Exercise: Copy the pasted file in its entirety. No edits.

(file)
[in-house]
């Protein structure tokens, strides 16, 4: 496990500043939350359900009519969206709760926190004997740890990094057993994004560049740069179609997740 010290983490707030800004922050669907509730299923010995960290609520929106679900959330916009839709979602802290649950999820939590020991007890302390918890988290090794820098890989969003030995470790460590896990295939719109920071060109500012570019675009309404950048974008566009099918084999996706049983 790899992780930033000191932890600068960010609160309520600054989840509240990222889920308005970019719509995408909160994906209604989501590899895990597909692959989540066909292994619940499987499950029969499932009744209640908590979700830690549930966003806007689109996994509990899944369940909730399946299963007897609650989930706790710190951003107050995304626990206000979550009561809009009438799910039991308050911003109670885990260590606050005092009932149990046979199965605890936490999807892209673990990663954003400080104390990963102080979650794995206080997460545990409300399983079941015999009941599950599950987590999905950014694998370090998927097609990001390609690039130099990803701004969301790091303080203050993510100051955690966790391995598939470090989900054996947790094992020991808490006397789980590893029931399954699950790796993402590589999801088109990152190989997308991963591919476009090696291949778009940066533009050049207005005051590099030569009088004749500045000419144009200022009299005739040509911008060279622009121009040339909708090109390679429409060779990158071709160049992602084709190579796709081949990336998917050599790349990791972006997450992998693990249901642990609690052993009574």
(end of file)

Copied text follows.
[in-house]
């Protein structure tokens, strides 16, 4: 496990500043939350359900009519969206709760926190004997740890990094057993994004560049740069179609997740 010290983490707030800004922050669907509730299923010995960290609520929106679900959330916009839709979602802290649950999820939590020991007890302390918890988290090794820098890989969003030995470790460590896990295939719109920071060109500012570019675009309404950048974008566009099918084999996706049983 790899992780930033000191932890600068960010609160309520600054989840509240990222889920308005970019719509995408909160994906209604989501590899895990597909692959989540066909292994619940499987499950029969499932009744209640908590979700830690549930966003806007689109996994509990899944369940909730399946299963007897609650989930706790710190951003107050995304626990206000979550009561809009009438799910039991308050911003109670885990260590606050005092009932149990046979199965605890936490999807892209673990990663954003400080104390990963102080979650794995206080997460545990409300399983079941015999009941599950599950987590999905950014694998370090998927097609990001390609690039130099990803701004969301790091303080203050993510100051955690966790391995598939470090989900054996947790094992020991808490006397789980590893029931399954699950790796993402590589999801088109990152190989997308991963591919476009090696291949778009940066533009050049207005005051590099030569009088004749500045000419144009200022009299005739040509911008060279622009121009040339909708090109390679429409060779990158071709160049992602084709190579796709081949990336998917050599790349990791972006997450992998693990249901642990609690052993009574």